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Does the MiG-21 use anti surge shutters at high speed? What is the adverse effect on the airflow at such high speeds (despite using a conical spike ahead) which warrants the use of antisurge shutters?

Look just ahead of the wing root, below the two red triangles. The anti surge shutter is covered with a red coloured blanking secured with a yellow cord.

  • $\begingroup$ Please clarify what you mean: Is that the bleed valve ahead of the canopy? Maybe a picture or sketch would help - it is not clear to me for what detail on the MiG-21 the term can be applied correctly. $\endgroup$ Jan 24, 2016 at 8:38
  • $\begingroup$ Peter Kampf, look just next to the ejection seat, below the two red triangles. The anti surge shutter is covered with a red coloured blanking secured with a yellow cord. $\endgroup$
    – Adder
    Jan 24, 2016 at 10:02
  • $\begingroup$ Mig 21 drawing should anybody find it useful. Part in question appears to be #45 labelled as a 'suction relief door'. $\endgroup$ Jan 24, 2016 at 10:45
  • $\begingroup$ You should provide the source of your image. $\endgroup$
    – mins
    Mar 5, 2016 at 16:43

2 Answers 2


Normally, such shutters are close to the intake and covered by simple spring-operated doors which open when the pressure in the intake duct drops below ambient pressure at low speed.

AV-8B air intake

AV-8B air intake (picture source). The upper two doors are open while the lower three are closed.

The ideal area of a jet intake varies with flight speed. At low speed, it needs to be large so the amount of air swallowed by the engine can be supplied without too much resistance. At high speed, a big intake captures and compresses more air than the engine needs, which increases drag. Especially fighter jets need an intake which is optimized for high speed flight, and in consequence much of the engine power is needed to suck in enough air during the take-off run. Adding doors which are sucked open in that condition will add another pathway for air to reach the engine, which in turn will help to avoid a compressor surge and improves thrust at low speed.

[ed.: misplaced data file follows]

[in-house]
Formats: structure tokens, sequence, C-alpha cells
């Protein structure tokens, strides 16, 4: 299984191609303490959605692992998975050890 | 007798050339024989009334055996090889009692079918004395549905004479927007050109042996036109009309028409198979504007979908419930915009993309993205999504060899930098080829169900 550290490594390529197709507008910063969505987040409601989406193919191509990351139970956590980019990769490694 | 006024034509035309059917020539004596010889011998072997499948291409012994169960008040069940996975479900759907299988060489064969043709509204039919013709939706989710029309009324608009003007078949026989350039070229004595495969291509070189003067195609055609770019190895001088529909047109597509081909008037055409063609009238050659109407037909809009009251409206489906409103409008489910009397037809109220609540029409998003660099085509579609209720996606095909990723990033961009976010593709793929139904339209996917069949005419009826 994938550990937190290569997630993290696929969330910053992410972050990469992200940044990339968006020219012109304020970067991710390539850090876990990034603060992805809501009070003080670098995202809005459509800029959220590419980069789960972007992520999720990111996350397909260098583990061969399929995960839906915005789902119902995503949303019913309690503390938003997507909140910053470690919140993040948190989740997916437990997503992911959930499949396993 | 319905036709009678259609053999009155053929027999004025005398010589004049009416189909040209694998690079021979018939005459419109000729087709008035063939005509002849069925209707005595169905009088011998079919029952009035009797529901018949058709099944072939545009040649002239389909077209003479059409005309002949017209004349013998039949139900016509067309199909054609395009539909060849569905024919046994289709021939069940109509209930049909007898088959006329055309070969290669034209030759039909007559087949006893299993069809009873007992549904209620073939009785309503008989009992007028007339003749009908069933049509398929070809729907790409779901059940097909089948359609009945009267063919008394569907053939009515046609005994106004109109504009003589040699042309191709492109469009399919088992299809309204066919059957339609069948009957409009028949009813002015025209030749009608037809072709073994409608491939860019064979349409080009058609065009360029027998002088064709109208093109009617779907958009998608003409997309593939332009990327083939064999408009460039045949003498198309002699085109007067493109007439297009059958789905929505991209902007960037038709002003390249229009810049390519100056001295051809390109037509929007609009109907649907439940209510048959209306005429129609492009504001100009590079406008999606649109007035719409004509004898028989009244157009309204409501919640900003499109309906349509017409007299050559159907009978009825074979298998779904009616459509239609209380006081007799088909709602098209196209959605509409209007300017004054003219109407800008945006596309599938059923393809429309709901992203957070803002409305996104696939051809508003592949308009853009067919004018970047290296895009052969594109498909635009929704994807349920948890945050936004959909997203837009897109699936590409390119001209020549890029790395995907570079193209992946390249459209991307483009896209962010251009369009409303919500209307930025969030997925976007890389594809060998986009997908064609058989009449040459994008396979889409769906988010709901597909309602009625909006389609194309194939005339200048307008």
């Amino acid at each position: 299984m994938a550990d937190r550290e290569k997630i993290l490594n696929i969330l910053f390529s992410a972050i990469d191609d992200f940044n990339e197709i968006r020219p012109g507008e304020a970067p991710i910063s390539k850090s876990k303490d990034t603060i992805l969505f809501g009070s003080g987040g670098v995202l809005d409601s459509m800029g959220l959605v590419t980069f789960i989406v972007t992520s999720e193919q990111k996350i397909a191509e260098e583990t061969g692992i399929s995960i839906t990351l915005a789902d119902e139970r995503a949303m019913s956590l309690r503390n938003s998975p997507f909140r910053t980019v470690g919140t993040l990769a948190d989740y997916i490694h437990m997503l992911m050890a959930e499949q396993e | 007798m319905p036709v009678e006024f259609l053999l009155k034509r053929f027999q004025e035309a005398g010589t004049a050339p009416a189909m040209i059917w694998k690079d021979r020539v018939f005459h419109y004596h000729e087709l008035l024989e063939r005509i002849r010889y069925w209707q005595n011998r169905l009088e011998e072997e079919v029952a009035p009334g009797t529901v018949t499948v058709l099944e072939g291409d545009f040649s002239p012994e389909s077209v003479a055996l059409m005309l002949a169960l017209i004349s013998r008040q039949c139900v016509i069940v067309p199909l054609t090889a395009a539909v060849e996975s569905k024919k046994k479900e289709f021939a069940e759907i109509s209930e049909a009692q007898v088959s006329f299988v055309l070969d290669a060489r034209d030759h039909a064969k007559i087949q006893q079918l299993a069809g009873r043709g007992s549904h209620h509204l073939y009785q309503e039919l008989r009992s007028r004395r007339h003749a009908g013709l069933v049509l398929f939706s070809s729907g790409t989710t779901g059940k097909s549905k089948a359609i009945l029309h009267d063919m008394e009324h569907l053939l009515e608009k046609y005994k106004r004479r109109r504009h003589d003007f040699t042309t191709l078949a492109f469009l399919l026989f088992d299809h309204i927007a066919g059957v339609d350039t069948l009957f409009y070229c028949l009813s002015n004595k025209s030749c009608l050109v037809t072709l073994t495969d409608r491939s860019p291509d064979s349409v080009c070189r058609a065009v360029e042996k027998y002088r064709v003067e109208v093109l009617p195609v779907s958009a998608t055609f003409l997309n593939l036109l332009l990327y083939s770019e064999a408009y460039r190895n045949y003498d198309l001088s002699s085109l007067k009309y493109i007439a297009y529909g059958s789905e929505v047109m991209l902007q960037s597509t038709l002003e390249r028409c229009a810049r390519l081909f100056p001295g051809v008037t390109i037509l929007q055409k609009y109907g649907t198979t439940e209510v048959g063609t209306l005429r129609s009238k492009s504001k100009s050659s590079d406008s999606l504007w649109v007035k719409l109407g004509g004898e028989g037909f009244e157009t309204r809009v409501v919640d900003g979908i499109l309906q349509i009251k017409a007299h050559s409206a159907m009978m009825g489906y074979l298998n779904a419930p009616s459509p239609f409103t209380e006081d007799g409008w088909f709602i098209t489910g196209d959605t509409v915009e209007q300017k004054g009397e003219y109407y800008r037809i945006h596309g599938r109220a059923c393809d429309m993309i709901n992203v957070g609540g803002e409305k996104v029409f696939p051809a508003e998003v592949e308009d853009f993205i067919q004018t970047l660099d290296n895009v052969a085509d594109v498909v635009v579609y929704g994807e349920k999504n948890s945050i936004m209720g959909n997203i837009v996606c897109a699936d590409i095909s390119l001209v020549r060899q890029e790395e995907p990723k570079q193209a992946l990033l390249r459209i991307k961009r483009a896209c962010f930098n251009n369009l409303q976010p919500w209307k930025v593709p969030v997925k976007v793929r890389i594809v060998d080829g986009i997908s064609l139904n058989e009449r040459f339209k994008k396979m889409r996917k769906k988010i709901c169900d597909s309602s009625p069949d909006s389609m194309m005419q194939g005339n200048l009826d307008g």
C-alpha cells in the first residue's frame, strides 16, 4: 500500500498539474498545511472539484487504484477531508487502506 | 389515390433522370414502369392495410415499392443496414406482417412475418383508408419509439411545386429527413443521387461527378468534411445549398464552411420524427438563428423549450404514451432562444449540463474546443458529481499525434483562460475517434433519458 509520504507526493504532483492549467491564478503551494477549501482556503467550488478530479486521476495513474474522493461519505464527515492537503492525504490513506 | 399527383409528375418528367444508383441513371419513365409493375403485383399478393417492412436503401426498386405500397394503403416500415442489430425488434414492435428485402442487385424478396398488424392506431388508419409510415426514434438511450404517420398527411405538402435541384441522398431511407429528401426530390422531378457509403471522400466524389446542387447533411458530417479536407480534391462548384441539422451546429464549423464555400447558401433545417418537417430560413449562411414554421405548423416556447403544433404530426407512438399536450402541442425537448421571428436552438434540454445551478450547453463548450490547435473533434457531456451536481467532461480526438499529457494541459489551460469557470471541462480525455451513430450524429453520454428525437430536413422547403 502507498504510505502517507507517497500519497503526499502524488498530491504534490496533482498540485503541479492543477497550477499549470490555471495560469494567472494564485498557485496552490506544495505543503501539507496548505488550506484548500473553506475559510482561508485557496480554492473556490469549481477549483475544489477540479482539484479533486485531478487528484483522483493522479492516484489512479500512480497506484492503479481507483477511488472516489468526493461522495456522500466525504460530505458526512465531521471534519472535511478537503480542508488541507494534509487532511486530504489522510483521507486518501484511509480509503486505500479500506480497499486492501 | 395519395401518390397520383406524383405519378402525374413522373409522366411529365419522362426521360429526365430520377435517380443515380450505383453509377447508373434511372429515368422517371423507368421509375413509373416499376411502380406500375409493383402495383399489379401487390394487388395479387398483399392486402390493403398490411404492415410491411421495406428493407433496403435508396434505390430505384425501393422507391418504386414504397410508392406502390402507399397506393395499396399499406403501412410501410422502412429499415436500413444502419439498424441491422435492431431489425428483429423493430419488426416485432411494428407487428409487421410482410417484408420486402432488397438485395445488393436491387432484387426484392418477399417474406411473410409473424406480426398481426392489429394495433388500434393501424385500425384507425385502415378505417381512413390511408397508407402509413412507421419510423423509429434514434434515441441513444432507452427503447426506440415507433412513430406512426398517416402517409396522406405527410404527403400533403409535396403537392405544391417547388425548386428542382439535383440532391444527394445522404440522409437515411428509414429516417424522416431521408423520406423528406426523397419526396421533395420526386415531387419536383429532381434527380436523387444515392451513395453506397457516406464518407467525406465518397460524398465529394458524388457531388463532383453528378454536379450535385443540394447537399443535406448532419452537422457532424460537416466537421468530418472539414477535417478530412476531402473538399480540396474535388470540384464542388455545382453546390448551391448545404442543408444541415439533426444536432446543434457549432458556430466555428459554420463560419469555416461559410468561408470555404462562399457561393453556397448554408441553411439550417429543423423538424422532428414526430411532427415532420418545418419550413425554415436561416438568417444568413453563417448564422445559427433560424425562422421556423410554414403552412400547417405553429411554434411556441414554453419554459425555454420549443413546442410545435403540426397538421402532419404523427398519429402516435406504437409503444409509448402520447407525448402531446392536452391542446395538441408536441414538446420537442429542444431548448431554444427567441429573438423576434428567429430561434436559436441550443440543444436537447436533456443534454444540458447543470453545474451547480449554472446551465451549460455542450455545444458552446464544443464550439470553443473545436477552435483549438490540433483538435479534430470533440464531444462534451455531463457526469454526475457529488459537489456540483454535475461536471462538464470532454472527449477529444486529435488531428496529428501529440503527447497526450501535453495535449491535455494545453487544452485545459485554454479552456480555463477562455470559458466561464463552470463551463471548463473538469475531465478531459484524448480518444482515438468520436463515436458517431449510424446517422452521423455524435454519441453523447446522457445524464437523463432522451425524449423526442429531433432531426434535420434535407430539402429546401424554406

I have no detail knowledge of the MiG-21 intake, but it appears to me that the anti-surge doors are only open at low speed and high engine RPM. At high speed, the pressure in the intake duct is a lot higher than the ambient pressure and the doors are firmly closed.


From:Mikoyan-Gurevich MiG-21 Pilot's Flight Operating Instructions

In order to operate at supersonic speeds, the engine inlet has a movable nose cone that extends as the aircraft speeds up. This keeps the shock wave in front of the inlet.

The engine of the MIG-21 is protected against compressor surges(a reversal of air pressures causes air to move in a wrong direction)by the anti-surge shutters that open to restore normal airflow in the engine. Exhaust is routed through a controllable nozzle that opens or closes to maximize engine thrust and smoothness.


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